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Transl Behav Med. 2016 Jun;6(2):260-70. doi: 10.1007/s13142-015-0378-0.

Indoor tanning promotions on social media in six US cities #UVTanning #tanning.

Author information

1
Research Informatics Shared Resource, University of Colorado Cancer Center, University of Colorado Anschutz Medical Campus, Aurora, CO, USA.
2
Department of Community and Behavioral Health, Colorado School of Public Health, University of Colorado Anschutz Medical Campus, 13001 E. 17th Place, B119, Aurora, CO, 80045, USA.
3
Master of Physician Assistant Studies Program, Chatham University, Pittsburgh, PA, USA.
4
Division of Health Promotion, Graduate School of Public Health, San Diego State University, San Diego, CA, USA.
5
Department of Epidemiology, Colorado School of Public Health, University of Colorado Anschutz Medical Campus, Aurora, CO, USA.
6
Department of Dermatology, School of Medicine, University of Colorado Anschutz Medical Campus and Dermatology Service, Aurora, CO, USA.
7
VA Eastern Colorado Health Care System, U.S. Department of Veterans Affairs, Denver, CO, USA.
8
Division of Cancer Prevention and Control, Centers for Disease Control and Prevention, Atlanta, GA, USA.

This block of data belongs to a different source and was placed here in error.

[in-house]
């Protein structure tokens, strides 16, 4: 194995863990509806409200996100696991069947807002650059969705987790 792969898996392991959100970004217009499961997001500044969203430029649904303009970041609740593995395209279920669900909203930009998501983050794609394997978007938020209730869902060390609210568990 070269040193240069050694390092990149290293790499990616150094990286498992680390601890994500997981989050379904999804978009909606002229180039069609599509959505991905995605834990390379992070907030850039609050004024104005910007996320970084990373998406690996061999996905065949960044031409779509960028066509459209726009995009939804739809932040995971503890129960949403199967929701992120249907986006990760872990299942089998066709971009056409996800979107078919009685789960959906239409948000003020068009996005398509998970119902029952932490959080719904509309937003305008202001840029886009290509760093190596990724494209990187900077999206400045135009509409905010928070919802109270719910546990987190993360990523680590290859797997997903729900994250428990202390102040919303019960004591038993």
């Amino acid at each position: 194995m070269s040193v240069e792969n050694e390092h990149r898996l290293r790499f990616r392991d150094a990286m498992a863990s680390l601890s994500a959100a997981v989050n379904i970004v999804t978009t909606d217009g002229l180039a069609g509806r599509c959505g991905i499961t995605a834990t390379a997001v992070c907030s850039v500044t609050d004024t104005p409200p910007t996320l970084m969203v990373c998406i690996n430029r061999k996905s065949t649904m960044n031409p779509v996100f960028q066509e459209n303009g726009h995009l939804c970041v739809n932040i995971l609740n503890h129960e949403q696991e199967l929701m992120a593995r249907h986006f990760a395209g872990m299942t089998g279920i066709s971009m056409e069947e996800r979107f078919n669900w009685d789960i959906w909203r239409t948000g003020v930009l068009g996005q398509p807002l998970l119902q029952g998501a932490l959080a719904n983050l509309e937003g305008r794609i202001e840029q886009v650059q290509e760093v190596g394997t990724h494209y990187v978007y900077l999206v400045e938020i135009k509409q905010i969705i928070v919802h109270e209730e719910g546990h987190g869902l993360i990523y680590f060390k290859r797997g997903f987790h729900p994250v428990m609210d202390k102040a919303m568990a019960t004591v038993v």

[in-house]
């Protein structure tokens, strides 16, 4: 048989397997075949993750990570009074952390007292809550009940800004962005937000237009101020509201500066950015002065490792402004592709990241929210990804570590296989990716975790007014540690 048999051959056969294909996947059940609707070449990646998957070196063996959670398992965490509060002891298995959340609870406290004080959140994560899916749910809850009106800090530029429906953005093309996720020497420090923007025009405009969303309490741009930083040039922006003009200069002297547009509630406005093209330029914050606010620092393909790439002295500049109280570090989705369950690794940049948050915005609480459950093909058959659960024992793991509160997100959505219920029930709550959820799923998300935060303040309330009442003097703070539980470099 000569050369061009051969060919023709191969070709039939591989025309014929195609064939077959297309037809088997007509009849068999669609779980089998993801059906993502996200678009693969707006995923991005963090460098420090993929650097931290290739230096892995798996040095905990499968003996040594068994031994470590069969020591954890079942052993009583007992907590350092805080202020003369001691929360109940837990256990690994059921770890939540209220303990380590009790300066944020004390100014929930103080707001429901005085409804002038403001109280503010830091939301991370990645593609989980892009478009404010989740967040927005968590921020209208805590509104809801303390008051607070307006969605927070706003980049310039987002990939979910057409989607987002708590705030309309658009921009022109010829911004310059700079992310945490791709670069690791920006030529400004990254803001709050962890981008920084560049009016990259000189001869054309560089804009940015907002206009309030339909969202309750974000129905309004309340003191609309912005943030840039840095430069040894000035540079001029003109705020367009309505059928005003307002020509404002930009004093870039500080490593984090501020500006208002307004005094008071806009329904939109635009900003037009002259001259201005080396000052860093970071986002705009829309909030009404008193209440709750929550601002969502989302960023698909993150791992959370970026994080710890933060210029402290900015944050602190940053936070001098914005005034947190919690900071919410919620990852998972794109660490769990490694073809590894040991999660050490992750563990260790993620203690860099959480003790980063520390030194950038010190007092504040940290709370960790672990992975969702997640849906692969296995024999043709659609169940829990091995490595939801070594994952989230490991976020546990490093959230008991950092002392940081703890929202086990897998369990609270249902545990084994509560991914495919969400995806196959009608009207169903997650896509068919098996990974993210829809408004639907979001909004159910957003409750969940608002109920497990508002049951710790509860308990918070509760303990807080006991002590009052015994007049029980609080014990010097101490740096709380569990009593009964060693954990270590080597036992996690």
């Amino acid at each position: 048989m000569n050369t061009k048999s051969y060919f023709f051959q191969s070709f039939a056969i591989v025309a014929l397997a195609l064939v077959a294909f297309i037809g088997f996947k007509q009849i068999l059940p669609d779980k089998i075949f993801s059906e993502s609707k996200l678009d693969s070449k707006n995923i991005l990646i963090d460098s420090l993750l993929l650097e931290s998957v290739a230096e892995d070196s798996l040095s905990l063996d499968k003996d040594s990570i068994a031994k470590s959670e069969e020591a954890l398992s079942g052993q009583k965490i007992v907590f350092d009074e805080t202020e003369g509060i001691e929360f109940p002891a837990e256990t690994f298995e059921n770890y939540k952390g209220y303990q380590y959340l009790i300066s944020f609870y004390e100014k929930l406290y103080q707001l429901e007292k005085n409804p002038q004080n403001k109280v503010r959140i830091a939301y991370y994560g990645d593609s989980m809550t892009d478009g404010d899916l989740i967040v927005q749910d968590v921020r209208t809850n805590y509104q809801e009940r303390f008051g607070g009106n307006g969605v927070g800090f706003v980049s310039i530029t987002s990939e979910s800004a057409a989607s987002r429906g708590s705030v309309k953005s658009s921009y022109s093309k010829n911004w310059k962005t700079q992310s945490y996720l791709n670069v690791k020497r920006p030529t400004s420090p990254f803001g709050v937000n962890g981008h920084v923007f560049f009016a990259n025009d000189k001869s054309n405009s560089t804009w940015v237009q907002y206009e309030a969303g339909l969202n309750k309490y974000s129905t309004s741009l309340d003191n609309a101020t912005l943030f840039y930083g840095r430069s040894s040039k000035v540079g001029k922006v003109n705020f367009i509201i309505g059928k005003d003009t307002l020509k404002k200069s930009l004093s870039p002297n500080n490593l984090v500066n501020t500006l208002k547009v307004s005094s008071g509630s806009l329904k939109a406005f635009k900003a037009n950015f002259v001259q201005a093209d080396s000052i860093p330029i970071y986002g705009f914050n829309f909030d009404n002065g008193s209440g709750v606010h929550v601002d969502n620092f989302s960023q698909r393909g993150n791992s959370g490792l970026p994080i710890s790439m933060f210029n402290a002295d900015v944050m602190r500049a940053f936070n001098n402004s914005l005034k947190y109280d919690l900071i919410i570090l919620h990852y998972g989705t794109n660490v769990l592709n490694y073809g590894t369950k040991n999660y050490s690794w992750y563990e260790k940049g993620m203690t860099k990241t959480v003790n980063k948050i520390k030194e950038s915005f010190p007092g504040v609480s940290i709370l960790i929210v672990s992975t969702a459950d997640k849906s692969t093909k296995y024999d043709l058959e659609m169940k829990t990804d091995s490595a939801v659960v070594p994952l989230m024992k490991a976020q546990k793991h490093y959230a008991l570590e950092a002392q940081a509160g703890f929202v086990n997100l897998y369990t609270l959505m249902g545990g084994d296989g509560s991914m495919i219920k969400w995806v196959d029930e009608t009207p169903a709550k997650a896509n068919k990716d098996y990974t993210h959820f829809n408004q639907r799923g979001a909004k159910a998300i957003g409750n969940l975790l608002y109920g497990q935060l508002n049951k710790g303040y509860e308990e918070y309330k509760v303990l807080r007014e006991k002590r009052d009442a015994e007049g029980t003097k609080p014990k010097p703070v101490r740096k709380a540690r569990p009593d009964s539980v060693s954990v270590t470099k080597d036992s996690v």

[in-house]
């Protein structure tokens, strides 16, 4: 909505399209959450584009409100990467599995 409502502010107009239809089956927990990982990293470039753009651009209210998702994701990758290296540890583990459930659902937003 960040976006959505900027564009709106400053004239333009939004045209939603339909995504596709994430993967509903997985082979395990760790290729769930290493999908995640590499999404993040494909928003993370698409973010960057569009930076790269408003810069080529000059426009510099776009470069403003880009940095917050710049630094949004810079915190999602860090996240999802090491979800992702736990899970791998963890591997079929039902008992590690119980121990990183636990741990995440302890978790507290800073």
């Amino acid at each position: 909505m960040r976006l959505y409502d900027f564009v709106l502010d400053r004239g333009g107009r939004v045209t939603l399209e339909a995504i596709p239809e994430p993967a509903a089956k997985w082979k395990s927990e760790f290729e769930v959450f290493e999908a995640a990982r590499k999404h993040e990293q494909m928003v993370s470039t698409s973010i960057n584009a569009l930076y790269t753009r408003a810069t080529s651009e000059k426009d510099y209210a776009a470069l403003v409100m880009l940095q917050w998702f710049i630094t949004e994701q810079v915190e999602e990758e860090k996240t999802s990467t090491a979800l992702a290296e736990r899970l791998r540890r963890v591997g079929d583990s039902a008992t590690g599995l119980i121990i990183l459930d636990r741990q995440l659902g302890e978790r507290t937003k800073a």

9
Department of Community and Behavioral Health, Colorado School of Public Health, University of Colorado Anschutz Medical Campus, 13001 E. 17th Place, B119, Aurora, CO, 80045, USA. lori.crane@ucdenver.edu.

Abstract

There is no research investigating indoor tanning advertising on social media. We assessed the use of social media to promote indoor tanning. We subscribed to social media platforms in six US cities and content-analyzed promotional messages received. We captured 662 messages on Twitter and Facebook, through salon emails, and in daily deal coupons. Salon postings were most frequent on Twitter and Facebook, with an average of 2-3 postings per week. National chains posted more frequently than local businesses. Forty percent of messages were devoid of tanning content and included photos, jokes, or popular references. Thirty percent mentioned price reductions, and 28 % referenced an upcoming holiday. Sunless tanning (17 %) was promoted more often than ultraviolet tanning (9 %). Tanning salons actively use social media as a strategy for maintaining relationships with customers and offer pricing deals that promote loyalty and high-frequency tanning.

KEYWORDS:

Advertising; Indoor tanning; Skin cancer; Social media

PMID:
27356996
PMCID:
PMC4927445
DOI:
10.1007/s13142-015-0378-0
[Indexed for MEDLINE]
Free PMC Article

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